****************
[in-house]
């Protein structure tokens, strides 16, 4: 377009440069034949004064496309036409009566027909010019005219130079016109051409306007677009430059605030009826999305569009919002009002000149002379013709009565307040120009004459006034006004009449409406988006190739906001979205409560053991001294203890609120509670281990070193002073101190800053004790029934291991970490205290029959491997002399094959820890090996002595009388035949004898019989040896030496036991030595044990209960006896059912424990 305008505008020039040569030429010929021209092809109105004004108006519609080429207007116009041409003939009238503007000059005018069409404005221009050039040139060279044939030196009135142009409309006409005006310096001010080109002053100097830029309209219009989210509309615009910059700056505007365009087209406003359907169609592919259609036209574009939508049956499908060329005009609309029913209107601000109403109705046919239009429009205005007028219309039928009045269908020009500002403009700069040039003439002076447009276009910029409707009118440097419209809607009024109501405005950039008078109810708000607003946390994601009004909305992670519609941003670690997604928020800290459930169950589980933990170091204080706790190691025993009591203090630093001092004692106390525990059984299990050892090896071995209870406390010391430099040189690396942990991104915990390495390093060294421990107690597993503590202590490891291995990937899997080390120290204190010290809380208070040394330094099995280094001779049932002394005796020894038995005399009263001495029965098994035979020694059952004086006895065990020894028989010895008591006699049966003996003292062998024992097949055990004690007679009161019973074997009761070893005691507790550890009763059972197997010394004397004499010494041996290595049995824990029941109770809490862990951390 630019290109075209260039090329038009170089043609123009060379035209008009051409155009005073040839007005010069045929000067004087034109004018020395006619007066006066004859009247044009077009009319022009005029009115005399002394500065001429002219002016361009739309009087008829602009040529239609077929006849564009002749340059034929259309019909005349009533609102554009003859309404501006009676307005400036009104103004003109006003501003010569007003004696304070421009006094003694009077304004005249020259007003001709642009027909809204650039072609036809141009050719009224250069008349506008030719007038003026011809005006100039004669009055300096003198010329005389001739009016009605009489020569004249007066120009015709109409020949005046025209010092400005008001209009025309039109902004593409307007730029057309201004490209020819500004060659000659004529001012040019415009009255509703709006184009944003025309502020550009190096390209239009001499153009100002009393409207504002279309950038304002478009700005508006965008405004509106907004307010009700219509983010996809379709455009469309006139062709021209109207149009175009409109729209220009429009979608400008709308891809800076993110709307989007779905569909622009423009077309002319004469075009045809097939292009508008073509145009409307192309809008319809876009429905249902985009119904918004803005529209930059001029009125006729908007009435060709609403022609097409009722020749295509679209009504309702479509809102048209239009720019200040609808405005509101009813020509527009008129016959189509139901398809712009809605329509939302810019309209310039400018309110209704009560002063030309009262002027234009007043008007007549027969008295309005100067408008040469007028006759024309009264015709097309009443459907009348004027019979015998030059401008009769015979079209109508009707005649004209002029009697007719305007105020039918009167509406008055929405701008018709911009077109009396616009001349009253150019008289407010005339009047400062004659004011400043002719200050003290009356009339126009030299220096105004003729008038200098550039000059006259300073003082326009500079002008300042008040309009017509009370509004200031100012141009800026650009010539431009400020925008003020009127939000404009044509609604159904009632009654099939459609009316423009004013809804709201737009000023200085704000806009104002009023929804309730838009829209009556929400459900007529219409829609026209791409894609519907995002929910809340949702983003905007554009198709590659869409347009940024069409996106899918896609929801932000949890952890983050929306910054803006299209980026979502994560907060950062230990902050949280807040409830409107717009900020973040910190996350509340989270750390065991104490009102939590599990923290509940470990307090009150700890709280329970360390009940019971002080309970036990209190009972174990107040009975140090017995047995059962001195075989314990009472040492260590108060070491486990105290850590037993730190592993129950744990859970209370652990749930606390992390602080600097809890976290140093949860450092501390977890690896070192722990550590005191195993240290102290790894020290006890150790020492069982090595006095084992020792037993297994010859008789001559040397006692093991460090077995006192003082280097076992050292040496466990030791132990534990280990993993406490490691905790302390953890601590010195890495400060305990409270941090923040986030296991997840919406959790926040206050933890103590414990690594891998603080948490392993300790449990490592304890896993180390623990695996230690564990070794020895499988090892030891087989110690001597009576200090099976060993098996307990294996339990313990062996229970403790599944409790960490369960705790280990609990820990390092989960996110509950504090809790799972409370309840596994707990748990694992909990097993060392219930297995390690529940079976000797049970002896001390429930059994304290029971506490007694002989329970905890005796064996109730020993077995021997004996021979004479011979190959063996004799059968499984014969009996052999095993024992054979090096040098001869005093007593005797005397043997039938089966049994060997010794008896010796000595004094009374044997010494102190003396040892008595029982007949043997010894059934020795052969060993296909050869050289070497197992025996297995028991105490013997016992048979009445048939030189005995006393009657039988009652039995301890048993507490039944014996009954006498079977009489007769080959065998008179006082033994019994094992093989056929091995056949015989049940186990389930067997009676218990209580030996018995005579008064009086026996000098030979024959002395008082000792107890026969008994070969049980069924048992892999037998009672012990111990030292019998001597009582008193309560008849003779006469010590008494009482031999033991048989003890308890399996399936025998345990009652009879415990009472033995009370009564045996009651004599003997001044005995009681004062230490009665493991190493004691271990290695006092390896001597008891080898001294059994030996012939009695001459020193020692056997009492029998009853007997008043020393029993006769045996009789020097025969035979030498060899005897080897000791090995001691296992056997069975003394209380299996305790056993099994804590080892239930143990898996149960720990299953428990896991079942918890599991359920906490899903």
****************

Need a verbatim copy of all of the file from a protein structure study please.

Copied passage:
[in-house]
């Protein structure tokens, strides 16, 4: 377009440069034949004064496309036409009566027909010019005219130079016109051409306007677009430059605030009826999305569009919002009002000149002379013709009565307040120009004459006034006004009449409406988006190739906001979205409560053991001294203890609120509670281990070193002073101190800053004790029934291991970490205290029959491997002399094959820890090996002595009388035949004898019989040896030496036991030595044990209960006896059912424990 305008505008020039040569030429010929021209092809109105004004108006519609080429207007116009041409003939009238503007000059005018069409404005221009050039040139060279044939030196009135142009409309006409005006310096001010080109002053100097830029309209219009989210509309615009910059700056505007365009087209406003359907169609592919259609036209574009939508049956499908060329005009609309029913209107601000109403109705046919239009429009205005007028219309039928009045269908020009500002403009700069040039003439002076447009276009910029409707009118440097419209809607009024109501405005950039008078109810708000607003946390994601009004909305992670519609941003670690997604928020800290459930169950589980933990170091204080706790190691025993009591203090630093001092004692106390525990059984299990050892090896071995209870406390010391430099040189690396942990991104915990390495390093060294421990107690597993503590202590490891291995990937899997080390120290204190010290809380208070040394330094099995280094001779049932002394005796020894038995005399009263001495029965098994035979020694059952004086006895065990020894028989010895008591006699049966003996003292062998024992097949055990004690007679009161019973074997009761070893005691507790550890009763059972197997010394004397004499010494041996290595049995824990029941109770809490862990951390 630019290109075209260039090329038009170089043609123009060379035209008009051409155009005073040839007005010069045929000067004087034109004018020395006619007066006066004859009247044009077009009319022009005029009115005399002394500065001429002219002016361009739309009087008829602009040529239609077929006849564009002749340059034929259309019909005349009533609102554009003859309404501006009676307005400036009104103004003109006003501003010569007003004696304070421009006094003694009077304004005249020259007003001709642009027909809204650039072609036809141009050719009224250069008349506008030719007038003026011809005006100039004669009055300096003198010329005389001739009016009605009489020569004249007066120009015709109409020949005046025209010092400005008001209009025309039109902004593409307007730029057309201004490209020819500004060659000659004529001012040019415009009255509703709006184009944003025309502020550009190096390209239009001499153009100002009393409207504002279309950038304002478009700005508006965008405004509106907004307010009700219509983010996809379709455009469309006139062709021209109207149009175009409109729209220009429009979608400008709308891809800076993110709307989007779905569909622009423009077309002319004469075009045809097939292009508008073509145009409307192309809008319809876009429905249902985009119904918004803005529209930059001029009125006729908007009435060709609403022609097409009722020749295509679209009504309702479509809102048209239009720019200040609808405005509101009813020509527009008129016959189509139901398809712009809605329509939302810019309209310039400018309110209704009560002063030309009262002027234009007043008007007549027969008295309005100067408008040469007028006759024309009264015709097309009443459907009348004027019979015998030059401008009769015979079209109508009707005649004209002029009697007719305007105020039918009167509406008055929405701008018709911009077109009396616009001349009253150019008289407010005339009047400062004659004011400043002719200050003290009356009339126009030299220096105004003729008038200098550039000059006259300073003082326009500079002008300042008040309009017509009370509004200031100012141009800026650009010539431009400020925008003020009127939000404009044509609604159904009632009654099939459609009316423009004013809804709201737009000023200085704000806009104002009023929804309730838009829209009556929400459900007529219409829609026209791409894609519907995002929910809340949702983003905007554009198709590659869409347009940024069409996106899918896609929801932000949890952890983050929306910054803006299209980026979502994560907060950062230990902050949280807040409830409107717009900020973040910190996350509340989270750390065991104490009102939590599990923290509940470990307090009150700890709280329970360390009940019971002080309970036990209190009972174990107040009975140090017995047995059962001195075989314990009472040492260590108060070491486990105290850590037993730190592993129950744990859970209370652990749930606390992390602080600097809890976290140093949860450092501390977890690896070192722990550590005191195993240290102290790894020290006890150790020492069982090595006095084992020792037993297994010859008789001559040397006692093991460090077995006192003082280097076992050292040496466990030791132990534990280990993993406490490691905790302390953890601590010195890495400060305990409270941090923040986030296991997840919406959790926040206050933890103590414990690594891998603080948490392993300790449990490592304890896993180390623990695996230690564990070794020895499988090892030891087989110690001597009576200090099976060993098996307990294996339990313990062996229970403790599944409790960490369960705790280990609990820990390092989960996110509950504090809790799972409370309840596994707990748990694992909990097993060392219930297995390690529940079976000797049970002896001390429930059994304290029971506490007694002989329970905890005796064996109730020993077995021997004996021979004479011979190959063996004799059968499984014969009996052999095993024992054979090096040098001869005093007593005797005397043997039938089966049994060997010794008896010796000595004094009374044997010494102190003396040892008595029982007949043997010894059934020795052969060993296909050869050289070497197992025996297995028991105490013997016992048979009445048939030189005995006393009657039988009652039995301890048993507490039944014996009954006498079977009489007769080959065998008179006082033994019994094992093989056929091995056949015989049940186990389930067997009676218990209580030996018995005579008064009086026996000098030979024959002395008082000792107890026969008994070969049980069924048992892999037998009672012990111990030292019998001597009582008193309560008849003779006469010590008494009482031999033991048989003890308890399996399936025998345990009652009879415990009472033995009370009564045996009651004599003997001044005995009681004062230490009665493991190493004691271990290695006092390896001597008891080898001294059994030996012939009695001459020193020692056997009492029998009853007997008043020393029993006769045996009789020097025969035979030498060899005897080897000791090995001691296992056997069975003394209380299996305790056993099994804590080892239930143990898996149960720990299953428990896991079942918890599991359920906490899903």